That’s still the question–a woman was recently arrested and subsequently fired from McDonald’s (she was later rehired) because she let her 9-year-old play at a park while the mom was a work. I don’t know if what the woman was doing endangered her child in her community or not, but I’m pretty sure the mom was trying to do the best that she could with limited resources and her kid out of school for the summer.
We still don’t have many answers and the people who need them the most, moms in the midst of building careers, putting food on the table, and raising children, are too incredibly tired and busy to lobby for some other option. We are losing well-educated women from the workforce, creating family tensions that are not helping our children any, and for some reason, still only asking women how they do it and ignoring dads.
Here’s what I know we moms can do.
Working moms: Stop using language like “I’m not going to sacrifice any part of myself.” It is insulting to assume that people who quit or went part-time or turned down promotions are idiots. I can’t tell you how many people have said to me, “I don’t know how you stay home. I would go crazy.” Umm, thanks? I guess the lobotomy helped? Don’t judge them. Very few women really only want to change diapers for the rest of their lives–this is a phase and they’re doing the best they can.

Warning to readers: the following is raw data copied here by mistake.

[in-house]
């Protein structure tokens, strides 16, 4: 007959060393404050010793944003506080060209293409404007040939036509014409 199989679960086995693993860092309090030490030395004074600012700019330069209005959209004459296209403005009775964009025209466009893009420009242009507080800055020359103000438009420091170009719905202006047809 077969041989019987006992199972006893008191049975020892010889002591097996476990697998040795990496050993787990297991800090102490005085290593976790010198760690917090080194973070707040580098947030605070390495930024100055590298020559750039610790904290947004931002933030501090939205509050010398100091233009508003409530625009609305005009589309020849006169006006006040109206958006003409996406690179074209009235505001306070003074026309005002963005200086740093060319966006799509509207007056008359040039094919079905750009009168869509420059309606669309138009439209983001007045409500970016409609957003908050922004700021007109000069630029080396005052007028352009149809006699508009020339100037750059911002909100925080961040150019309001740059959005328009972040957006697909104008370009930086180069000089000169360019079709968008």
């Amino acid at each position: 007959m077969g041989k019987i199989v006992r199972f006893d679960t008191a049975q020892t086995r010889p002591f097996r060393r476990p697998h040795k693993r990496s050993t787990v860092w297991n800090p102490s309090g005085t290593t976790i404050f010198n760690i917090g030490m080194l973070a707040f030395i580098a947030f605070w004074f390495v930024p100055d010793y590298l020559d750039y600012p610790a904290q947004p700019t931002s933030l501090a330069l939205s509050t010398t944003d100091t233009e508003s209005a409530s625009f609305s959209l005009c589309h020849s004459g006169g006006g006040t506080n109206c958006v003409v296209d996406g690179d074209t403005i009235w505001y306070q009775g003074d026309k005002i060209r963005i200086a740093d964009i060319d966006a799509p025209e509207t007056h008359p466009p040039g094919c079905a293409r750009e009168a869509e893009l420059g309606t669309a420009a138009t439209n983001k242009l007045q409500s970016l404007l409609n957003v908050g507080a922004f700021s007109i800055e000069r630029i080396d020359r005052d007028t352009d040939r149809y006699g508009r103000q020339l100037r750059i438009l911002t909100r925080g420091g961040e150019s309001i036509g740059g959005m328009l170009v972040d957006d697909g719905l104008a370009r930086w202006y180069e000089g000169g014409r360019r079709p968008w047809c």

Stay at Home Moms: Stop shutting the working moms out of your stay-at-home mom PTA play group. It’s mean and it makes your kids weird. Invite a working mom’s family over for dinner during the work week so she doesn’t have to do it that one night. Call your working friends and listen about their work drama–it helps them get it out before they get home. And don’t judge them…they’re doing the best they can.
All moms: We are ALL doing the best we can. Be encouraging to women you see out in the world. I saw an acquaintance at the movies the other day who is expecting her first child. I told her motherhood was fun and she gushed, “OH, THANK YOU! I can’t tell you how many horror stories I’ve been told lately between the birth and the newborn phase.” How twisted is that? Of course it’s hard, but our constant negative dialogue about all motherhood topics is not helping anyone get through this any better.
Now, if you’ll excuse me I need to go put on a silk gown and change a diaper while someone takes pictures.